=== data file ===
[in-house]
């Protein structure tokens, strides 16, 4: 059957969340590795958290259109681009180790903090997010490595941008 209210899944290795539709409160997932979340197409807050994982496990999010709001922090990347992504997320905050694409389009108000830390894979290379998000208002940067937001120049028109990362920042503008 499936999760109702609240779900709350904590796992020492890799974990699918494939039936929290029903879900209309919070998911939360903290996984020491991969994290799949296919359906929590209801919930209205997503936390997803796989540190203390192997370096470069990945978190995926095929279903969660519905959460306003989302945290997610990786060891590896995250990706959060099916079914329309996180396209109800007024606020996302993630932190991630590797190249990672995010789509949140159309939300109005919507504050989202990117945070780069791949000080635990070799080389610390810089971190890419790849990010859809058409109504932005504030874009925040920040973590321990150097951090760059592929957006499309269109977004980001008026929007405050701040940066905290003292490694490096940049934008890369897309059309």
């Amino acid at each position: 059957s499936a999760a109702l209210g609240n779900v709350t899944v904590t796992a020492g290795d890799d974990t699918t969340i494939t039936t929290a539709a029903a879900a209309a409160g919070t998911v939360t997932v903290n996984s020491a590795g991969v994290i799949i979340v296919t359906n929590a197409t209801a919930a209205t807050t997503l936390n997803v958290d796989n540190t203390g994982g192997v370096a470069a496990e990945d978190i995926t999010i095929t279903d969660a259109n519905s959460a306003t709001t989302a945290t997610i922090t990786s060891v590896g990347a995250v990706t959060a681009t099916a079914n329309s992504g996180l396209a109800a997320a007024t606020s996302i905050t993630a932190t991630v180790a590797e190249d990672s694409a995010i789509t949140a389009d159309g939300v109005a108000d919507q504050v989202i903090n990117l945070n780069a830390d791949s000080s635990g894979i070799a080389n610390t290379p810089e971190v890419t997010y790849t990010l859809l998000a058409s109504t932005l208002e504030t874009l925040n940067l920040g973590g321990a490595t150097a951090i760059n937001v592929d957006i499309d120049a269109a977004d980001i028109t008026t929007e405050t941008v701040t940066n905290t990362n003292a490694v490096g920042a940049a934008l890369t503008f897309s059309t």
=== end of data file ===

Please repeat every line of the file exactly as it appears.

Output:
[in-house]
């Protein structure tokens, strides 16, 4: 059957969340590795958290259109681009180790903090997010490595941008 209210899944290795539709409160997932979340197409807050994982496990999010709001922090990347992504997320905050694409389009108000830390894979290379998000208002940067937001120049028109990362920042503008 499936999760109702609240779900709350904590796992020492890799974990699918494939039936929290029903879900209309919070998911939360903290996984020491991969994290799949296919359906929590209801919930209205997503936390997803796989540190203390192997370096470069990945978190995926095929279903969660519905959460306003989302945290997610990786060891590896995250990706959060099916079914329309996180396209109800007024606020996302993630932190991630590797190249990672995010789509949140159309939300109005919507504050989202990117945070780069791949000080635990070799080389610390810089971190890419790849990010859809058409109504932005504030874009925040920040973590321990150097951090760059592929957006499309269109977004980001008026929007405050701040940066905290003292490694490096940049934008890369897309059309």
């Amino acid at each position: 059957s499936a999760a109702l209210g609240n779900v709350t899944v904590t796992a020492g290795d890799d974990t699918t969340i494939t039936t929290a539709a029903a879900a209309a409160g919070t998911v939360t997932v903290n996984s020491a590795g991969v994290i799949i979340v296919t359906n929590a197409t209801a919930a209205t807050t997503l936390n997803v958290d796989n540190t203390g994982g192997v370096a470069a496990e990945d978190i995926t999010i095929t279903d969660a259109n519905s959460a306003t709001t989302a945290t997610i922090t990786s060891v590896g990347a995250v990706t959060a681009t099916a079914n329309s992504g996180l396209a109800a997320a007024t606020s996302i905050t993630a932190t991630v180790a590797e190249d990672s694409a995010i789509t949140a389009d159309g939300v109005a108000d919507q504050v989202i903090n990117l945070n780069a830390d791949s000080s635990g894979i070799a080389n610390t290379p810089e971190v890419t997010y790849t990010l859809l998000a058409s109504t932005l208002e504030t874009l925040n940067l920040g973590g321990a490595t150097a951090i760059n937001v592929d957006i499309d120049a269109a977004d980001i028109t008026t929007e405050t941008v701040t940066n905290t990362n003292a490694v490096g920042a940049a934008l890369t503008f897309s059309t």